Everyone now has available to them a Farmer's Market or a community garden or a CSA. The question for parents is how do you know that that food is any better than what you might get in the supermarket? And the answer is you can't know unless there's a certified organic label on it.
The USDA symbol is actually a symbol of law. And frankly it took many of us in the industry about 12 years to get it through Congress. There were a lot of opponents who didn't want us to have it, because it effectively tells you the difference between the foods with the symbol and the foods without.
Now there's certified organic and there's organic. When you go to the Farmer's Market, ask. Now sometimes the farmers will tell you, we are actually practicing organic, but we haven't gotten the seal yet. Or we've decided not to pay for it. That's actually a legitimate answer. So ask them what makes you organic?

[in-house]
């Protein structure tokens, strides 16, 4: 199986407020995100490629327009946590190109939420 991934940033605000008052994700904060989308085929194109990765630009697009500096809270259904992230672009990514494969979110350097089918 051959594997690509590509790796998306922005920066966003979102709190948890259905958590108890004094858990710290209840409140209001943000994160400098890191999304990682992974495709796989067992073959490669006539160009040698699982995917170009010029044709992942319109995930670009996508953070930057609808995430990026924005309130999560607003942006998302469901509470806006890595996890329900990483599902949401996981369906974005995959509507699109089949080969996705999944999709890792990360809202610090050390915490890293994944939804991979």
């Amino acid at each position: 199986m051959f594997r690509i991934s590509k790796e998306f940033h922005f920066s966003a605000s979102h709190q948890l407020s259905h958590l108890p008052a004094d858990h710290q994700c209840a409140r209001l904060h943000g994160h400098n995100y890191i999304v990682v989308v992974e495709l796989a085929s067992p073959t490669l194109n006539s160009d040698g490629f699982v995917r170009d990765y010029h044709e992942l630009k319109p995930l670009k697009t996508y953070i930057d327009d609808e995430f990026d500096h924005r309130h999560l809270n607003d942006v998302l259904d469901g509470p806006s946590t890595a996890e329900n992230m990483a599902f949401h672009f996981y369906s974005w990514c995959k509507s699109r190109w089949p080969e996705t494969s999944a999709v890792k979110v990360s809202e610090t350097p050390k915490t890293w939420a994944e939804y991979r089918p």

To be fair, small producers don't always have the symbol. But the one guaranteed way you can know is organic. And the only way is to see the USDA symbol.
At my local Farmer's Market, most of the producers - grapes strawberries, peaches, and all the vegetable producers - will actually have the symbol right there on their booth. And that gives you the 100% guarantee.
And you should know, by the way, that when you see the symbol, it's the real force of law. There are many, many farmers and food processors who have used the symbol illegally, who have claimed it, but not actually been doing the practices. And they've been found out. And they've been fined. And they are serious fines. And you can go to jail for misusing it.
So unlike the world natural, which doesn't mean anything. I've often told people, there are ice creams that don't change shape when they melt, but they still say natural on the label, with organic you can know that it really does mean something.